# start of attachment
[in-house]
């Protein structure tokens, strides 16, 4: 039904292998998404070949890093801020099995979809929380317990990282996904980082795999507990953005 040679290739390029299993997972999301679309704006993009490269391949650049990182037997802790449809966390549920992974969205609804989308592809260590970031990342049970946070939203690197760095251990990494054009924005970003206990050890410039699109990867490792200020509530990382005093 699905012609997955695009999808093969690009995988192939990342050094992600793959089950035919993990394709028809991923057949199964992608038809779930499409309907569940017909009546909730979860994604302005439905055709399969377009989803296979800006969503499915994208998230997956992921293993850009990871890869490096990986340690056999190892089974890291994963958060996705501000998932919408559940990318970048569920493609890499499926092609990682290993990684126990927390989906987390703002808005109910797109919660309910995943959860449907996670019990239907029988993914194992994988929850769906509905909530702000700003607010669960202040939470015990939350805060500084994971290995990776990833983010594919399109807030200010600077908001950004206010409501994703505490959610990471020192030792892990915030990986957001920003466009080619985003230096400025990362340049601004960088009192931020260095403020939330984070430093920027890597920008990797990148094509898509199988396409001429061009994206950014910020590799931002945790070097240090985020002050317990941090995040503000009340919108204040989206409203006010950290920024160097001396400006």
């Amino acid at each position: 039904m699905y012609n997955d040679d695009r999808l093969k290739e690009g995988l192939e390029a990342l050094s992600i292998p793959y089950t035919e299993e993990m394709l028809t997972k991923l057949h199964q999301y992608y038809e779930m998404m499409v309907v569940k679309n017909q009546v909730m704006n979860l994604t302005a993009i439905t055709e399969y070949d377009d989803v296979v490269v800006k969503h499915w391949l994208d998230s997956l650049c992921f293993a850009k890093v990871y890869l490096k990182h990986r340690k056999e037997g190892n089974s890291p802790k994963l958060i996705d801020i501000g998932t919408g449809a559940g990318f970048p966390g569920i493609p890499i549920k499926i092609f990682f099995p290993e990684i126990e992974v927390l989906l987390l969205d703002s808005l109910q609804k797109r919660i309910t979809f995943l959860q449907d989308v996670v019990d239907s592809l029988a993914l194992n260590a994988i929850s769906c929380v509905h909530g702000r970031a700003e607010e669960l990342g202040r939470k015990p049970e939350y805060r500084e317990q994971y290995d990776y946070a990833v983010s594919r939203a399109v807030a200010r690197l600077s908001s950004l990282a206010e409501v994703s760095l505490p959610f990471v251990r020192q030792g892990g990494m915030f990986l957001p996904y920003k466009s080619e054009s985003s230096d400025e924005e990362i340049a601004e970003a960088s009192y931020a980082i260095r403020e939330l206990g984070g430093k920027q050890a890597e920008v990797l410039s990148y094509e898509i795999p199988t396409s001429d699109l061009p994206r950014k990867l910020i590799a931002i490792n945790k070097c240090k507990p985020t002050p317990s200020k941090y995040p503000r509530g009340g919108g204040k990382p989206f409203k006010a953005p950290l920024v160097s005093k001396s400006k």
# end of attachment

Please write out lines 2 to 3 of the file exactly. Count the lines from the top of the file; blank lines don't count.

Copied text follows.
């Protein structure tokens, strides 16, 4: 039904292998998404070949890093801020099995979809929380317990990282996904980082795999507990953005 040679290739390029299993997972999301679309704006993009490269391949650049990182037997802790449809966390549920992974969205609804989308592809260590970031990342049970946070939203690197760095251990990494054009924005970003206990050890410039699109990867490792200020509530990382005093 699905012609997955695009999808093969690009995988192939990342050094992600793959089950035919993990394709028809991923057949199964992608038809779930499409309907569940017909009546909730979860994604302005439905055709399969377009989803296979800006969503499915994208998230997956992921293993850009990871890869490096990986340690056999190892089974890291994963958060996705501000998932919408559940990318970048569920493609890499499926092609990682290993990684126990927390989906987390703002808005109910797109919660309910995943959860449907996670019990239907029988993914194992994988929850769906509905909530702000700003607010669960202040939470015990939350805060500084994971290995990776990833983010594919399109807030200010600077908001950004206010409501994703505490959610990471020192030792892990915030990986957001920003466009080619985003230096400025990362340049601004960088009192931020260095403020939330984070430093920027890597920008990797990148094509898509199988396409001429061009994206950014910020590799931002945790070097240090985020002050317990941090995040503000009340919108204040989206409203006010950290920024160097001396400006």
């Amino acid at each position: 039904m699905y012609n997955d040679d695009r999808l093969k290739e690009g995988l192939e390029a990342l050094s992600i292998p793959y089950t035919e299993e993990m394709l028809t997972k991923l057949h199964q999301y992608y038809e779930m998404m499409v309907v569940k679309n017909q009546v909730m704006n979860l994604t302005a993009i439905t055709e399969y070949d377009d989803v296979v490269v800006k969503h499915w391949l994208d998230s997956l650049c992921f293993a850009k890093v990871y890869l490096k990182h990986r340690k056999e037997g190892n089974s890291p802790k994963l958060i996705d801020i501000g998932t919408g449809a559940g990318f970048p966390g569920i493609p890499i549920k499926i092609f990682f099995p290993e990684i126990e992974v927390l989906l987390l969205d703002s808005l109910q609804k797109r919660i309910t979809f995943l959860q449907d989308v996670v019990d239907s592809l029988a993914l194992n260590a994988i929850s769906c929380v509905h909530g702000r970031a700003e607010e669960l990342g202040r939470k015990p049970e939350y805060r500084e317990q994971y290995d990776y946070a990833v983010s594919r939203a399109v807030a200010r690197l600077s908001s950004l990282a206010e409501v994703s760095l505490p959610f990471v251990r020192q030792g892990g990494m915030f990986l957001p996904y920003k466009s080619e054009s985003s230096d400025e924005e990362i340049a601004e970003a960088s009192y931020a980082i260095r403020e939330l206990g984070g430093k920027q050890a890597e920008v990797l410039s990148y094509e898509i795999p199988t396409s001429d699109l061009p994206r950014k990867l910020i590799a931002i490792n945790k070097c240090k507990p985020t002050p317990s200020k941090y995040p503000r509530g009340g919108g204040k990382p989206f409203k006010a953005p950290l920024v160097s005093k001396s400006k």